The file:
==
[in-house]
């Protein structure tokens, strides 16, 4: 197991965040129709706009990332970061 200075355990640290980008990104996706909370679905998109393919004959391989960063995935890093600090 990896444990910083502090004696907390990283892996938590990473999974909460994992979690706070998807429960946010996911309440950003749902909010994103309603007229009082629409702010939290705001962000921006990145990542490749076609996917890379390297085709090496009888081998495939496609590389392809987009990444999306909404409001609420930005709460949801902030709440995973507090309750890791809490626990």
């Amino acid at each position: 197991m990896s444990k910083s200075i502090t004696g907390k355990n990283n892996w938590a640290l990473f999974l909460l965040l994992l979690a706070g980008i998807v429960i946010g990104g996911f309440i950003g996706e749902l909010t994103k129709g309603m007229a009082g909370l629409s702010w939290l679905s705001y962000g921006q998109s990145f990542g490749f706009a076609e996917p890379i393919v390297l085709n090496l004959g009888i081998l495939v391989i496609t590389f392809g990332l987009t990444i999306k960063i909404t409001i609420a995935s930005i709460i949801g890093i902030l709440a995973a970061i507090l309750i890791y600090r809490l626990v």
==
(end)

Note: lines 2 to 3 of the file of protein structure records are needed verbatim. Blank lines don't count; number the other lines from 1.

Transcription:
């Protein structure tokens, strides 16, 4: 197991965040129709706009990332970061 200075355990640290980008990104996706909370679905998109393919004959391989960063995935890093600090 990896444990910083502090004696907390990283892996938590990473999974909460994992979690706070998807429960946010996911309440950003749902909010994103309603007229009082629409702010939290705001962000921006990145990542490749076609996917890379390297085709090496009888081998495939496609590389392809987009990444999306909404409001609420930005709460949801902030709440995973507090309750890791809490626990």
């Amino acid at each position: 197991m990896s444990k910083s200075i502090t004696g907390k355990n990283n892996w938590a640290l990473f999974l909460l965040l994992l979690a706070g980008i998807v429960i946010g990104g996911f309440i950003g996706e749902l909010t994103k129709g309603m007229a009082g909370l629409s702010w939290l679905s705001y962000g921006q998109s990145f990542g490749f706009a076609e996917p890379i393919v390297l085709n090496l004959g009888i081998l495939v391989i496609t590389f392809g990332l987009t990444i999306k960063i909404t409001i609420a995935s930005i709460i949801g890093i902030l709440a995973a970061i507090l309750i890791y600090r809490l626990v």